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|dc.identifier.citation||Annals of the New York Academy of Sciences, 2017; 1403(1):150-163||-|
|dc.description.abstract||Recent evidence indicates that resveratrol, a phytoestrogen, can improve cognitive function in postmenopausal women by enhancing cerebral vasodilator responsiveness. We examine the effects of phytoestrogen supplementation on cognition and compare resveratrol with other phytoestrogens. Databases were searched for reports of randomized controlled trials (RCTs) containing terms describing phytoestrogens together with terms relating to cognition. Effect sizes were determined for changes in cognition. We identified 23 RCTs, 15 with isoflavone and eight with resveratrol or grape formulations. Six soy isoflavone studies showed positive cognitive effects of medium size. Greater benefits were seen in women who were <10 years postmenopausal and supplemented for <6 months. Small-to-medium effect-size cognitive benefits of resveratrol were seen in four studies of older adults of mixed gender and in postmenopausal women who took 150-200 mg resveratrol daily for at least 14 weeks. No benefits were seen in three studies using red clover or grape formulations. Supplementation with either soy isoflavone or resveratrol improved executive function and memory domains of cognitively normal older adults in half of the included studies, mostly with medium effect sizes. The cognitive benefit of resveratrol was related to improved cerebral perfusion.||-|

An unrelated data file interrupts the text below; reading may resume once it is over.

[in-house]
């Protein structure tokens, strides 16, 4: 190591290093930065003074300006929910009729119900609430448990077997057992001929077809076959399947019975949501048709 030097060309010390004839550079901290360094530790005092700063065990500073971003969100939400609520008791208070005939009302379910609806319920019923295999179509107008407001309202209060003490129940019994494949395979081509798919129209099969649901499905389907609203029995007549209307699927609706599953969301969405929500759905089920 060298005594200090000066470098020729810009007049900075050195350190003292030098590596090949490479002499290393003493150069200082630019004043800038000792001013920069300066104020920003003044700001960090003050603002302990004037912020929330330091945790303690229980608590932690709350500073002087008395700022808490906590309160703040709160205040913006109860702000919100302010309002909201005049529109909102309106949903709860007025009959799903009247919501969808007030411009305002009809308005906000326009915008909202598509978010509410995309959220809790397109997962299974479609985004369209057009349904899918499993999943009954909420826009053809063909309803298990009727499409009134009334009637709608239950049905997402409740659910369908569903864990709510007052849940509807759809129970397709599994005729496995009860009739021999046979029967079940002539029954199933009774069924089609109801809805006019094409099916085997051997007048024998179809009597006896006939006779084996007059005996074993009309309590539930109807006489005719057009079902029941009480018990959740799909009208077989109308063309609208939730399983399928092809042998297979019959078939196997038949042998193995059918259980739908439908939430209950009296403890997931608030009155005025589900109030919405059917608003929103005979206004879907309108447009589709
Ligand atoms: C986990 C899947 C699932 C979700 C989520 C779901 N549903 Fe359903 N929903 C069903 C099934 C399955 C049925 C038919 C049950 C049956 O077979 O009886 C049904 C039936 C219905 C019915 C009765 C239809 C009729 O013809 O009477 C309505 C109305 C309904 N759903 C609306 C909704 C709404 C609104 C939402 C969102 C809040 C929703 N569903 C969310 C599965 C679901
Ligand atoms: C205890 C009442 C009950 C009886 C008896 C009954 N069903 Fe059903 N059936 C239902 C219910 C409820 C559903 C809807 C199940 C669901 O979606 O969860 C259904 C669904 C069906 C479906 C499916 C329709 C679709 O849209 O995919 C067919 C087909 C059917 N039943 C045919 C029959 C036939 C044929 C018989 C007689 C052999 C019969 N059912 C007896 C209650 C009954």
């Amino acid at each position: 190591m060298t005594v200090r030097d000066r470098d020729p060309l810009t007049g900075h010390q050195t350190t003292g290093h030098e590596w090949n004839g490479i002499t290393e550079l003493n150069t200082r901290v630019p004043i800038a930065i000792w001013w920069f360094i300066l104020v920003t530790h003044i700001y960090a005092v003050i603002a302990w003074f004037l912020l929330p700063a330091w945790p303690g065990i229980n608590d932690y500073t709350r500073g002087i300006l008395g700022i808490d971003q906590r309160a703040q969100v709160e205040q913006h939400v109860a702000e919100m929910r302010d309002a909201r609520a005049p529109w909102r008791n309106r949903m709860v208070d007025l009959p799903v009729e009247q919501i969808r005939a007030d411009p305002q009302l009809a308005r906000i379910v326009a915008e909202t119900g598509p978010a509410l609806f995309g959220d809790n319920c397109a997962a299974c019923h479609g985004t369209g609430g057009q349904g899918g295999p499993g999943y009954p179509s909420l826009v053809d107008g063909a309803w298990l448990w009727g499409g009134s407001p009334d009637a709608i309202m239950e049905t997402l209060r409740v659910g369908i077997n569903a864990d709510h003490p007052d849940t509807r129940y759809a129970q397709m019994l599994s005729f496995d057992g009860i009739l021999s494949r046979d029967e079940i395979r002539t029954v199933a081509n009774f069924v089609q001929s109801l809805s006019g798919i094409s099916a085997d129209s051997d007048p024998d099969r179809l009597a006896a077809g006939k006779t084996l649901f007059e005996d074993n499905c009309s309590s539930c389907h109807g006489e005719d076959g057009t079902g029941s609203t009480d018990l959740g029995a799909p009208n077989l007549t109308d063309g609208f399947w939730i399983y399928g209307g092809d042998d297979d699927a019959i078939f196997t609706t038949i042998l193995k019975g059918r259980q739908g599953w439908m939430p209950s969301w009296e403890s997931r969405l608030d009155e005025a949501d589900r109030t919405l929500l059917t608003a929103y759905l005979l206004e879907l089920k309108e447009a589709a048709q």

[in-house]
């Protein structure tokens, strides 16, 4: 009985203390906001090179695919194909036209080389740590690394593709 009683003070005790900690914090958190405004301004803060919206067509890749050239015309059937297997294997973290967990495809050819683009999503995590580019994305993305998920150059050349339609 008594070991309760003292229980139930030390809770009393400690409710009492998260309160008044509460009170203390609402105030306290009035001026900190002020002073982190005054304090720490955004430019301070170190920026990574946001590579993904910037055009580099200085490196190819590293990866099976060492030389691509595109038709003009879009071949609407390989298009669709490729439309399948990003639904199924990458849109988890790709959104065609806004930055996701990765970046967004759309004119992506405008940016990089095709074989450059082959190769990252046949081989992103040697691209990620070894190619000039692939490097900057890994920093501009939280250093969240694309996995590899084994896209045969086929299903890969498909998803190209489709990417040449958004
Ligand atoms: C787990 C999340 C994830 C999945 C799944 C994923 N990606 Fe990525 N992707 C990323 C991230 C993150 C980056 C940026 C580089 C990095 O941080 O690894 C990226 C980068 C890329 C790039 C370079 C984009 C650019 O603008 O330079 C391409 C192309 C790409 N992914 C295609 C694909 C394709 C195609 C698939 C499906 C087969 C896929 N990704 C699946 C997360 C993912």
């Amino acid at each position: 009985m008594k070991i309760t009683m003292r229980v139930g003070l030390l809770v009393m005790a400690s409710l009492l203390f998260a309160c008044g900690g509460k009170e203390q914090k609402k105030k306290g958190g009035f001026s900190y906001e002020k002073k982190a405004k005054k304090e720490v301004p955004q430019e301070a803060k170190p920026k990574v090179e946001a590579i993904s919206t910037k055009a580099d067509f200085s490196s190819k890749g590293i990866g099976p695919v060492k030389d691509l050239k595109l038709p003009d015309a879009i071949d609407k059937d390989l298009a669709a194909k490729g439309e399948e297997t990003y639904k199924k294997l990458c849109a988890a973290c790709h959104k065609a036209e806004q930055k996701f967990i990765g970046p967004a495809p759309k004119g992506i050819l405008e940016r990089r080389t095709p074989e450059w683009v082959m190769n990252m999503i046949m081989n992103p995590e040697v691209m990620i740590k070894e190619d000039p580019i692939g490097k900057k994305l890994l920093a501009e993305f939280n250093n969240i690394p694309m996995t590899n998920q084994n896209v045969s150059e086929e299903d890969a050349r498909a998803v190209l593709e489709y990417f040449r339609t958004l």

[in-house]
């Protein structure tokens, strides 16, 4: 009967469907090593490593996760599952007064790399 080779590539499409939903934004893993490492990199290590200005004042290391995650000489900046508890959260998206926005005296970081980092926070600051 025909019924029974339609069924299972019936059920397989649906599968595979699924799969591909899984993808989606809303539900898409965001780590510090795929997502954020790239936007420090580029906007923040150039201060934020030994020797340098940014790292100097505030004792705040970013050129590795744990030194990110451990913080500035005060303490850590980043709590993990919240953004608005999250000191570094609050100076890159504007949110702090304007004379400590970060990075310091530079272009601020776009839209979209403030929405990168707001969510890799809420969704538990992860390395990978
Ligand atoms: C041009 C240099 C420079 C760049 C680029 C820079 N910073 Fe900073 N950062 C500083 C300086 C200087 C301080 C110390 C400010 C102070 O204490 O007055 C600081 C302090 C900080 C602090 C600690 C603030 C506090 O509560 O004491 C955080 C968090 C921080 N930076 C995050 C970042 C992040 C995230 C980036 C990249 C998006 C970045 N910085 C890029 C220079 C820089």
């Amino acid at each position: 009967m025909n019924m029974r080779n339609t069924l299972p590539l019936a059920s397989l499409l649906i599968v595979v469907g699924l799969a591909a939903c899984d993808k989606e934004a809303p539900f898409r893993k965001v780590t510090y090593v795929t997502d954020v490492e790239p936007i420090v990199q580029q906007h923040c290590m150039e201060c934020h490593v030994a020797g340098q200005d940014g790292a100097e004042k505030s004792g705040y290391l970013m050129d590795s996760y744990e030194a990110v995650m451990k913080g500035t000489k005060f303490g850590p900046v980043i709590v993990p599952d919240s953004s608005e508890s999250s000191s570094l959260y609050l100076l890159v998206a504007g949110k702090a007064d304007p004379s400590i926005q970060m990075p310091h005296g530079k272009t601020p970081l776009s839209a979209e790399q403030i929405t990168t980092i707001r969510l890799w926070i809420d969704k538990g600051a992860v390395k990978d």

|dc.description.statementofresponsibility||Jay Jay Thaung Zaw, Peter Ranald Charles Howe, and Rachel Heloise Xiwen Wong||-|
|dc.rights||© 2017 New York Academy of Sciences.||-|
|dc.subject||Resveratrol; cognition; postmenopausal; isoflavone; phytoestrogen||-|
|dc.title||Does phytoestrogen supplementation improve cognition in humans? A systematic review||-|
|dc.identifier.orcid||Howe, P. [0000-0001-6546-7742]||-|
|Appears in Collections:||Aurora harvest 3|
Molecular and Biomedical Science publications
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